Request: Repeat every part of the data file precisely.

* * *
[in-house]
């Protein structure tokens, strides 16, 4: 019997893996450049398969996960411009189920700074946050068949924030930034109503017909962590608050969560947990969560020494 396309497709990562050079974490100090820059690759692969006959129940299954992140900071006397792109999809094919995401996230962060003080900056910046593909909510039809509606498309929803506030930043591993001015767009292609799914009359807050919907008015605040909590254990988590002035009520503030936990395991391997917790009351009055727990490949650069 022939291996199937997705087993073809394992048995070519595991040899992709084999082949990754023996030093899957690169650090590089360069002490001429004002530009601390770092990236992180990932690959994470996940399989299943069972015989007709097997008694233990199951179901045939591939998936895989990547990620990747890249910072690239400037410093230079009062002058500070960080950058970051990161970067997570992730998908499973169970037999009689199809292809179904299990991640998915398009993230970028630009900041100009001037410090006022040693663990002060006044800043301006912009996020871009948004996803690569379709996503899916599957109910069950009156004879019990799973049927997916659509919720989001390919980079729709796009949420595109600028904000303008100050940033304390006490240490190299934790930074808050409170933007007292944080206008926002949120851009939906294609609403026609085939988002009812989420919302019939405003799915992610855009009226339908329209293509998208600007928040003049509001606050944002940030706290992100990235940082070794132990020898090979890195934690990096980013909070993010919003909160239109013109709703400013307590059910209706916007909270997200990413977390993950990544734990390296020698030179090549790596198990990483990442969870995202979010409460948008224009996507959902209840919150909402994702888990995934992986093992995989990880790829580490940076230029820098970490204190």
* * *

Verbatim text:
[in-house]
């Protein structure tokens, strides 16, 4: 019997893996450049398969996960411009189920700074946050068949924030930034109503017909962590608050969560947990969560020494 396309497709990562050079974490100090820059690759692969006959129940299954992140900071006397792109999809094919995401996230962060003080900056910046593909909510039809509606498309929803506030930043591993001015767009292609799914009359807050919907008015605040909590254990988590002035009520503030936990395991391997917790009351009055727990490949650069 022939291996199937997705087993073809394992048995070519595991040899992709084999082949990754023996030093899957690169650090590089360069002490001429004002530009601390770092990236992180990932690959994470996940399989299943069972015989007709097997008694233990199951179901045939591939998936895989990547990620990747890249910072690239400037410093230079009062002058500070960080950058970051990161970067997570992730998908499973169970037999009689199809292809179904299990991640998915398009993230970028630009900041100009001037410090006022040693663990002060006044800043301006912009996020871009948004996803690569379709996503899916599957109910069950009156004879019990799973049927997916659509919720989001390919980079729709796009949420595109600028904000303008100050940033304390006490240490190299934790930074808050409170933007007292944080206008926002949120851009939906294609609403026609085939988002009812989420919302019939405003799915992610855009009226339908329209293509998208600007928040003049509001606050944002940030706290992100990235940082070794132990020898090979890195934690990096980013909070993010919003909160239109013109709703400013307590059910209706916007909270997200990413977390993950990544734990390296020698030179090549790596198990990483990442969870995202979010409460948008224009996507959902209840919150909402994702888990995934992986093992995989990880790829580490940076230029820098970490204190």